On a more practical example, Gladiator Beasts also follow this rule (they activate during the End Step of the Battle Phase). This means that you activate each of your Gladiator Beasts one by one, instead of forming a chain. So, for example, if you want to activate Equeste and Darius, and you want to Summon your only Equeste back to the Field, you can activate Equeste, get a Gladiator, then activate Darius, and get Equeste back, activating Equeste's effect. Or, for example, if you control Laquari and Hoplomus, and you "tag" Hoplomus for a second Laquari which is destroyed by Mirror of Oaths, you can then change your strategy and "tag" your first Laquari for Darius and Special Summon the Laquari in your Graveyard. This wouldn't be possible if you were forced to build a chain via SEGOC, and you thought that you wouldn't need to activate Laquari in the first place. And from the end of the previous paragraph, the turn player can activate the effects of as many Gladiator Beasts as s/he wishes before the opponent does, enabling him/her to perform some Murmillo tricks to get rid of some of the opponent's GBs before they activate their effects.
As a really unimportant side note, some like to call some Optional Trigger Effects that meet the above requirement Ignition Effects rather than Trigger ones. For example, Horus the Black Flame Dragon LV6's "Levelling up" effect. Since its effect is optional, and you have complete of when you can activate it within the End Phase, it would behave similarly to an Ignition Effect. I don't really advocate this idea, as it complicates the definition of an Ignition Effect.
Trigger Effects can mostly be recognized by being formatted as "when [something happens], (you can) [do this]". Red would be the requirements or "triggers" you have to meet, and green would be the effect itself. The "when" indicates that it is a Trigger Effect, and this can also be indicated by an "if", or by the trigger itself, such as "During the turn in which is card is destroyed". The "(you can)" only determines if the effect is optional or not.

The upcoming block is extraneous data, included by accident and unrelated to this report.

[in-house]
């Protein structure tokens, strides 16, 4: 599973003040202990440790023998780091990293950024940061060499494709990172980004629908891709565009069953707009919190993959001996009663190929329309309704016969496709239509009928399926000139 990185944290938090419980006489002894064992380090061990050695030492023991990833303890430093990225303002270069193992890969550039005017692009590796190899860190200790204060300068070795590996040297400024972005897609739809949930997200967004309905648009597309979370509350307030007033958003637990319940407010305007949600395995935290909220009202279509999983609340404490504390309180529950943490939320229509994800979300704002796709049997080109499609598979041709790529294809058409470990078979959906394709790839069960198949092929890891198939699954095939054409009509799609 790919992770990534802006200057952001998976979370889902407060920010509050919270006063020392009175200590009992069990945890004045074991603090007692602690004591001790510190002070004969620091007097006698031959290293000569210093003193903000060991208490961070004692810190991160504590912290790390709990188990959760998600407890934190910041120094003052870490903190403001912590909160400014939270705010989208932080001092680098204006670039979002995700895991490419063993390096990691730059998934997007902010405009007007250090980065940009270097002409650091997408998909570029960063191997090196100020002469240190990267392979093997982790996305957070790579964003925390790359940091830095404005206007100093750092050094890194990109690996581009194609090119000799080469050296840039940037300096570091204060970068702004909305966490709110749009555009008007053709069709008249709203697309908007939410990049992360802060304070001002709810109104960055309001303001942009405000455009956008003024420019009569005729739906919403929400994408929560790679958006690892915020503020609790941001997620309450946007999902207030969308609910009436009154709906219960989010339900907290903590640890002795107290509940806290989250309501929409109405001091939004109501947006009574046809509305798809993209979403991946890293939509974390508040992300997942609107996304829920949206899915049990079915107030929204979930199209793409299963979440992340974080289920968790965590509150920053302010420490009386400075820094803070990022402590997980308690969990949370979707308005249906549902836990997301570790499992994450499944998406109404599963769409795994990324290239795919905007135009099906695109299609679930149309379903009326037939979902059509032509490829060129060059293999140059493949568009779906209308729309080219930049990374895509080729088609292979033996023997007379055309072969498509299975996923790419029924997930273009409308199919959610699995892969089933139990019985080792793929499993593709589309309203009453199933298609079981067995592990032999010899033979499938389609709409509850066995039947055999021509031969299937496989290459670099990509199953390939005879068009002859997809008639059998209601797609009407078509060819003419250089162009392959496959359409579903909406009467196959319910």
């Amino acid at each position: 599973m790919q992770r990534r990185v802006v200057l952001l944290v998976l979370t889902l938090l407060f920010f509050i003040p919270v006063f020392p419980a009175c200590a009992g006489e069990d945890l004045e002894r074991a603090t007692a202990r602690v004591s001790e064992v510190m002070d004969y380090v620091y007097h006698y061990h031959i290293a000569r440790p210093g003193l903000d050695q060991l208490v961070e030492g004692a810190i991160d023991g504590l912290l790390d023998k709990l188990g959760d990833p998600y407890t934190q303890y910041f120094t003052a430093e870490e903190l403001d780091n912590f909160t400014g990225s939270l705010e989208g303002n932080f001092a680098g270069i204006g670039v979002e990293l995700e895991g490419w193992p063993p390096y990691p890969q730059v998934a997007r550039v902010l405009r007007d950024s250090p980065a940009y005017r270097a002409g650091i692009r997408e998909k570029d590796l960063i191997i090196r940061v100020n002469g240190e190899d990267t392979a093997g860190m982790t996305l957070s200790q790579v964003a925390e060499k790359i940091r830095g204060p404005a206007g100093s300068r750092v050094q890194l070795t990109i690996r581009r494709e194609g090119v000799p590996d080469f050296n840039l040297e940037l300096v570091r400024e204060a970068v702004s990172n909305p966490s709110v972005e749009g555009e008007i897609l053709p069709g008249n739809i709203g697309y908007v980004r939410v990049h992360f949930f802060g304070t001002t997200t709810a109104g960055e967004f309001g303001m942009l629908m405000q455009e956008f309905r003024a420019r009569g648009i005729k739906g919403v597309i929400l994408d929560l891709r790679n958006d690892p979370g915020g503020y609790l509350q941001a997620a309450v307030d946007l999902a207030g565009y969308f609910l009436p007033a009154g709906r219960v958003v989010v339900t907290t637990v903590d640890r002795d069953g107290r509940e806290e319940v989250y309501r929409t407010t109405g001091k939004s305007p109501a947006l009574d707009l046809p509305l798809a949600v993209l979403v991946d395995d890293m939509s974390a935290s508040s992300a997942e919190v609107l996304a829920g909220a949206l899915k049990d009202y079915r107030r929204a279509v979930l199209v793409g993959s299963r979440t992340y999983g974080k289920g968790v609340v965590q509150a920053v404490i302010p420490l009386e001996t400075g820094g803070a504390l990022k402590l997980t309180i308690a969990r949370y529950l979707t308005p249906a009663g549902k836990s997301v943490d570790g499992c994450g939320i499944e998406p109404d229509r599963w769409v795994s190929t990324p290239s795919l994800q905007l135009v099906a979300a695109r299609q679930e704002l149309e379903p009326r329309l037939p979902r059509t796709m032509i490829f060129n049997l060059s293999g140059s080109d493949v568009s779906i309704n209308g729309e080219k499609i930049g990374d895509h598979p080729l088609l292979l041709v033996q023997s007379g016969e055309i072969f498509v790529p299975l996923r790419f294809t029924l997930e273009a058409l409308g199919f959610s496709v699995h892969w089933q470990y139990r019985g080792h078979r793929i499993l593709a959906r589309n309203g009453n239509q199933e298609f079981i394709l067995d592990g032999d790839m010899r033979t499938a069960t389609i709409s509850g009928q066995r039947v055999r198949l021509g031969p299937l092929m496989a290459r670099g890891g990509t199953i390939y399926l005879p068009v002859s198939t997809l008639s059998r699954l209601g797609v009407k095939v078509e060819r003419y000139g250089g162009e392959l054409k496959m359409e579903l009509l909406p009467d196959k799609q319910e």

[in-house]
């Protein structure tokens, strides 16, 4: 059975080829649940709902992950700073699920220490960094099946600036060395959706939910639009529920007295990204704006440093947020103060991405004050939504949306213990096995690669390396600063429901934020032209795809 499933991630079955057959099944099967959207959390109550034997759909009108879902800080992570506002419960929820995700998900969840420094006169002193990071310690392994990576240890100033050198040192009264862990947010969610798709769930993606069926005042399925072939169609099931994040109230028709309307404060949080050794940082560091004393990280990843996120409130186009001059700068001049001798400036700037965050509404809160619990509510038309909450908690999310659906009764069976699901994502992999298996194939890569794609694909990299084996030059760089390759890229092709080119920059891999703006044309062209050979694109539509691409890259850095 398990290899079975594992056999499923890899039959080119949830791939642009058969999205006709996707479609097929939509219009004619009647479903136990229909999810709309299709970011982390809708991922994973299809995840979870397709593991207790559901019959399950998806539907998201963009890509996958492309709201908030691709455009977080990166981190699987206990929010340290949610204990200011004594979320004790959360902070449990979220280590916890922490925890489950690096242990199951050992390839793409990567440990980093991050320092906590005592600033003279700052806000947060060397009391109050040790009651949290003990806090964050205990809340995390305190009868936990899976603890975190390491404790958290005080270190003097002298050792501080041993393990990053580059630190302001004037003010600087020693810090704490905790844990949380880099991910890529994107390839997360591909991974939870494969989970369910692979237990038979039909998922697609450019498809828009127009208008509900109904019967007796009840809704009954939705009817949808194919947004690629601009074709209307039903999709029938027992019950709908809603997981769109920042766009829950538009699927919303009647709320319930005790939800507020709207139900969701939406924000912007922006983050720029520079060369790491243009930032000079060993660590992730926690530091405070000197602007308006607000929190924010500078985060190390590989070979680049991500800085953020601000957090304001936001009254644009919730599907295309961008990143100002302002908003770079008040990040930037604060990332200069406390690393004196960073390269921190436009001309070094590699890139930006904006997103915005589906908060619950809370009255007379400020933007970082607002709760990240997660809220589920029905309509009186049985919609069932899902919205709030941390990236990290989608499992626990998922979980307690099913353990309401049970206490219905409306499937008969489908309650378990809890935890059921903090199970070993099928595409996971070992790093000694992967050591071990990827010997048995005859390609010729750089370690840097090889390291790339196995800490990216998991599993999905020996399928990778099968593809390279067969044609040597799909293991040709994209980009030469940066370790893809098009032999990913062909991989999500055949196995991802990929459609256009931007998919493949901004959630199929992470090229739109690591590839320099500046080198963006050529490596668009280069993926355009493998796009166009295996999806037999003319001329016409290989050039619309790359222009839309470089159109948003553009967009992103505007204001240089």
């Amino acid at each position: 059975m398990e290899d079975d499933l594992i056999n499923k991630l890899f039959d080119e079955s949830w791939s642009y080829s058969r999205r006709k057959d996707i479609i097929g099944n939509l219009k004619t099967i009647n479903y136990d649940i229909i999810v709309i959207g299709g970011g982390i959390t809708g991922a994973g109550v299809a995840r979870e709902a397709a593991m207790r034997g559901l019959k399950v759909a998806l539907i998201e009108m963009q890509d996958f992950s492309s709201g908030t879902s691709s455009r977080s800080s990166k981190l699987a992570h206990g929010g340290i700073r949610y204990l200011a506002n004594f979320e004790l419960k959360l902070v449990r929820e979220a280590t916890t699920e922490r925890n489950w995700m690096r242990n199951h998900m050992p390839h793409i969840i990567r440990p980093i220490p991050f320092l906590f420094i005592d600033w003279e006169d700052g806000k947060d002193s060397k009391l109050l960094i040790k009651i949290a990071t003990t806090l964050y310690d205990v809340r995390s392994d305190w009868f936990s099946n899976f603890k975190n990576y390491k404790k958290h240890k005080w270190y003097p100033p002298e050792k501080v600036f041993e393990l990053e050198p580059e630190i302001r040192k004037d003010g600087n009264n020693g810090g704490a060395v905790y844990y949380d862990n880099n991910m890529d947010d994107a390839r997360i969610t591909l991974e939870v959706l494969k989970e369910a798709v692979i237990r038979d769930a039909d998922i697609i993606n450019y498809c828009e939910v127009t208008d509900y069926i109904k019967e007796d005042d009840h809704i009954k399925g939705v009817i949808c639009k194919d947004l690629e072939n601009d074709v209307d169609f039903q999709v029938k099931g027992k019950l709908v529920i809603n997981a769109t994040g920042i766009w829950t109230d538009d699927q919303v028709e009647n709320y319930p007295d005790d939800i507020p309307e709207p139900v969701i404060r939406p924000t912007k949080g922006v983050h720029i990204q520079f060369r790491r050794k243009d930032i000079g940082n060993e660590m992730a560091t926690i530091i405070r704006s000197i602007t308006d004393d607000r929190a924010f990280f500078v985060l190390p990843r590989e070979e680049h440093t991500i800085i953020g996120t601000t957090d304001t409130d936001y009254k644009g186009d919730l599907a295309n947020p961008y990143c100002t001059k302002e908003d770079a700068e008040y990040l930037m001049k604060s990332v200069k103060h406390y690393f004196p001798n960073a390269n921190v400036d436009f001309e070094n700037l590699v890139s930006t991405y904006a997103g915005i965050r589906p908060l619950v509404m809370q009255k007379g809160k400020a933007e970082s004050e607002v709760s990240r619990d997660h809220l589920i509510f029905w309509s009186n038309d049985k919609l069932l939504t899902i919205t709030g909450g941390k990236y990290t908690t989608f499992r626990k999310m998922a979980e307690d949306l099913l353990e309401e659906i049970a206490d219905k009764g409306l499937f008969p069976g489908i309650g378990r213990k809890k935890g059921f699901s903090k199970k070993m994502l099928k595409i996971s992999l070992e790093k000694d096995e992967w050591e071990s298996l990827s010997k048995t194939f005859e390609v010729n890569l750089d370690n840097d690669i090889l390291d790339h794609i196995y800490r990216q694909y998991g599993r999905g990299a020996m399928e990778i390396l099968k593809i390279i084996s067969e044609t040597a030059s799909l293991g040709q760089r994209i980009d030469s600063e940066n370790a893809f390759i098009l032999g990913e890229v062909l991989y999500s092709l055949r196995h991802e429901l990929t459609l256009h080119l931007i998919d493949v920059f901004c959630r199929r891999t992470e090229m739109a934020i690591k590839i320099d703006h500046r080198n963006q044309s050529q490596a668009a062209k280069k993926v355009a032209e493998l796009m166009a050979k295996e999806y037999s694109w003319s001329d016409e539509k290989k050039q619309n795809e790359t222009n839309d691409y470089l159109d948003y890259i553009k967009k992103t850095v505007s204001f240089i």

Some examples of Trigger Effects include:
When this card is destroyed by battle and sent to the Graveyard, you can Special Summon 1 DARK monster with 1500 or less ATK from your Deck in face-up Attack Position.
Caius the Shadow Monarch:
When this card is Tribute Summoned, remove from play 1 card on the field. If it was a DARK monster Card, inflict 1000 damage to your opponent.
When this card inflicts Battle Damage to your opponent by a direct attack, discard 1 random card from your opponent's hand.
In these examples, Mystic Tomato has an optional Trigger Effect that can even activate during the opponent's turn. Caius, on the other hand, has a mandatory Trigger Effect. Airbellum is just there for being a popular Card, and it serves as a third example. Hey, I'm honest, but lazy too Q_Q
While this article is somewhat large already, I believe it's fit to plug FLIP Effects into this article. FLIP Effects are, in essence, Trigger Effects whose trigger is to flip the monster face-up. So, why are they a separate category? Mostly due to tradition, as FLIP Effects are some of the oldest Effect Monsters in the entire game. Even so, they haven't been forgotten, so we have FLIP Effects in Cards as old as Trap Master, or as new as Super-Nimble Mega Hamster.
It feels somewhat strange that not too long after the game started, monsters started having Trigger Effects that worked as FLIP Effects. They could have been abolished, but there's a reason they haven't: FLIP Effects are a special type of monster. Similar to Toon or Gemini Monsters, there are Cards that specifically affect FLIP Effect monsters, and won't work with any other monsters, even if they have an identical FLIP Effect. For example, Nobleman of Crossout will Remove from Play all copies of a face-down Man-Eater Bug in both players' Decks, because it is a FLIP Effect monster. However, Snowman Eater, who doesn't have a FLIP Effect, won't have this problem, even if it does exactly the same thing Man-Eater Bug does, under the same trigger of being flipped face-up.
Despite the wording of some FLIP Effects, they are ALL mandatory, and will always start a chain. For example, while Penguin Soldier tells you that "You can return up to 2 Monster Cards from the field to the owner's hand", even if you don't wish to return any Cards, it will still activate and start a chain.
These effects are very easy to identify, as they are listed with a "FLIP:" before their effect. Some examples:
Ryko, Lightsworn Hunter:
FLIP: You can destroy 1 card on the field. Send the top 3 cards of your Deck to the Graveyard.
FLIP: Special Summon 1 Monster Card that includes "Gravekeeper's" in its card name with an ATK of 1500 or less from your Deck.
Dekoichi the Battlechanted Locomotive:
FLIP: Draw 1 card. For each face-up "Bokoichi, the Freightening Car" you control, draw an additional card.
Stay tuned for part 3, which will address Quick Effects. It shouldn't be too long, at least not as this one. If you have any questions, feel free to drop me an e-mail at ness00[at]gmail[dot]com.